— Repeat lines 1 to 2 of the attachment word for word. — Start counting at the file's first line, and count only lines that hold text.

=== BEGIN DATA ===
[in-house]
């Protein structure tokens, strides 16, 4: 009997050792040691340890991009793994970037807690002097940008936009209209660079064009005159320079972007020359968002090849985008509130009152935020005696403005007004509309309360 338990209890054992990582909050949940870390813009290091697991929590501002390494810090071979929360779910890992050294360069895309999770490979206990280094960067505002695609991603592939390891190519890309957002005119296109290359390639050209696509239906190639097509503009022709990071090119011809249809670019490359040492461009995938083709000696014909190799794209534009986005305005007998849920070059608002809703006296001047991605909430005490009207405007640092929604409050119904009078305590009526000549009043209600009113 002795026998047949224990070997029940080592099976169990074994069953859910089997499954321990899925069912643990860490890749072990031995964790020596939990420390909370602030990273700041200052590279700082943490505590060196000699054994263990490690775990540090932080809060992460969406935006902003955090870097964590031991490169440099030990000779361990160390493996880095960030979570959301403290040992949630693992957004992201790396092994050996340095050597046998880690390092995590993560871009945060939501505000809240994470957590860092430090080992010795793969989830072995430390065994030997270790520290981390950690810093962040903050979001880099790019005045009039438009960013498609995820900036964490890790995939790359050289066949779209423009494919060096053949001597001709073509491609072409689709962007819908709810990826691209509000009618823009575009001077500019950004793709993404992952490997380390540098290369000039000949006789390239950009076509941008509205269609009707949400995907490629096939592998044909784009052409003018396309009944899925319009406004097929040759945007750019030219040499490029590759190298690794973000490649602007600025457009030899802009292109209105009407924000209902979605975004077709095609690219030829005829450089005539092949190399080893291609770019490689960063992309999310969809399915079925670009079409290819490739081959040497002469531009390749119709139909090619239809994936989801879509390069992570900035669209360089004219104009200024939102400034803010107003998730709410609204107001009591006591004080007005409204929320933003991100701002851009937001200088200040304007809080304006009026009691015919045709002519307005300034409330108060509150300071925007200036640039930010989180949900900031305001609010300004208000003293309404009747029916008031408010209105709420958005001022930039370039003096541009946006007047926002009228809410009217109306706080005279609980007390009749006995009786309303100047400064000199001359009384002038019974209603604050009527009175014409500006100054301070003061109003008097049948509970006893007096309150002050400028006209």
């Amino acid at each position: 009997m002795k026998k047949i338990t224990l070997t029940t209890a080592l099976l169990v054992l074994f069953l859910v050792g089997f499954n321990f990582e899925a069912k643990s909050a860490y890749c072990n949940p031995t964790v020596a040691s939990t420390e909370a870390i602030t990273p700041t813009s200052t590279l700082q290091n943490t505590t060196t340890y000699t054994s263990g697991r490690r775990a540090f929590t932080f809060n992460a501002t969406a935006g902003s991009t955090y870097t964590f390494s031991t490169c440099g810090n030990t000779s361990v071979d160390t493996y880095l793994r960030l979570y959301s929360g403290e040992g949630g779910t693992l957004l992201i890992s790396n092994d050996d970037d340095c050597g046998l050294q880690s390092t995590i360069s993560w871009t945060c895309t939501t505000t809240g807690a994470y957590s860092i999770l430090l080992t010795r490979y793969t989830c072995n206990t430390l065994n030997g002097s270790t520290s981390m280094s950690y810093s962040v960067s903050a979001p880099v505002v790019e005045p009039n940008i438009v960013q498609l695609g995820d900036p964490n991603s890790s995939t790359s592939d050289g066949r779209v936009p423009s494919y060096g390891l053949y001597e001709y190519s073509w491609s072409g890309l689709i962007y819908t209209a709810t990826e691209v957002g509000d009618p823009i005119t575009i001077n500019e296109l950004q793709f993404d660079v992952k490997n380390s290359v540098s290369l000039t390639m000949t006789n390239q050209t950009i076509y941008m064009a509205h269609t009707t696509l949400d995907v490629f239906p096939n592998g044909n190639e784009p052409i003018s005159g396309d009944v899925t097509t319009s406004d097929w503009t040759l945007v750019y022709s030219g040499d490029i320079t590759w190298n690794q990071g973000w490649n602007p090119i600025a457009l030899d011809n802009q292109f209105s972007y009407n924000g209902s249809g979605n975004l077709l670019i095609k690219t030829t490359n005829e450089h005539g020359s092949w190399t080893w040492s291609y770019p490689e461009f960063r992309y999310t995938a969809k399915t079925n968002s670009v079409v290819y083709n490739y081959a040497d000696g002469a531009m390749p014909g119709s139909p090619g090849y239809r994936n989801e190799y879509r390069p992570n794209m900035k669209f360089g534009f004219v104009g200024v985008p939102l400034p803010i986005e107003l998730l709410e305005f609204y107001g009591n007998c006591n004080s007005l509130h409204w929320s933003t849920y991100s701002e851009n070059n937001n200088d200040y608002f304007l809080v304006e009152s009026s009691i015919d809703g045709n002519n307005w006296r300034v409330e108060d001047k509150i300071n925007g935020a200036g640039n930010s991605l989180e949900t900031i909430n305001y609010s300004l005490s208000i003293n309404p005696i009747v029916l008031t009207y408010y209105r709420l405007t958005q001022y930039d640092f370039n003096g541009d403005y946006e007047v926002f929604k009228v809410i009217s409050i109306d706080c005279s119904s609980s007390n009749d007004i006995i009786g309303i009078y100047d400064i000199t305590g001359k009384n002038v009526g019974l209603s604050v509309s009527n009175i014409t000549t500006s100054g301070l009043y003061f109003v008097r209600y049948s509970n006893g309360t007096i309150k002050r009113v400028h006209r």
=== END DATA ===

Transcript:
[in-house]
């Protein structure tokens, strides 16, 4: 009997050792040691340890991009793994970037807690002097940008936009209209660079064009005159320079972007020359968002090849985008509130009152935020005696403005007004509309309360 338990209890054992990582909050949940870390813009290091697991929590501002390494810090071979929360779910890992050294360069895309999770490979206990280094960067505002695609991603592939390891190519890309957002005119296109290359390639050209696509239906190639097509503009022709990071090119011809249809670019490359040492461009995938083709000696014909190799794209534009986005305005007998849920070059608002809703006296001047991605909430005490009207405007640092929604409050119904009078305590009526000549009043209600009113 002795026998047949224990070997029940080592099976169990074994069953859910089997499954321990899925069912643990860490890749072990031995964790020596939990420390909370602030990273700041200052590279700082943490505590060196000699054994263990490690775990540090932080809060992460969406935006902003955090870097964590031991490169440099030990000779361990160390493996880095960030979570959301403290040992949630693992957004992201790396092994050996340095050597046998880690390092995590993560871009945060939501505000809240994470957590860092430090080992010795793969989830072995430390065994030997270790520290981390950690810093962040903050979001880099790019005045009039438009960013498609995820900036964490890790995939790359050289066949779209423009494919060096053949001597001709073509491609072409689709962007819908709810990826691209509000009618823009575009001077500019950004793709993404992952490997380390540098290369000039000949006789390239950009076509941008509205269609009707949400995907490629096939592998044909784009052409003018396309009944899925319009406004097929040759945007750019030219040499490029590759190298690794973000490649602007600025457009030899802009292109209105009407924000209902979605975004077709095609690219030829005829450089005539092949190399080893291609770019490689960063992309999310969809399915079925670009079409290819490739081959040497002469531009390749119709139909090619239809994936989801879509390069992570900035669209360089004219104009200024939102400034803010107003998730709410609204107001009591006591004080007005409204929320933003991100701002851009937001200088200040304007809080304006009026009691015919045709002519307005300034409330108060509150300071925007200036640039930010989180949900900031305001609010300004208000003293309404009747029916008031408010209105709420958005001022930039370039003096541009946006007047926002009228809410009217109306706080005279609980007390009749006995009786309303100047400064000199001359009384002038019974209603604050009527009175014409500006100054301070003061109003008097049948509970006893007096309150002050400028006209």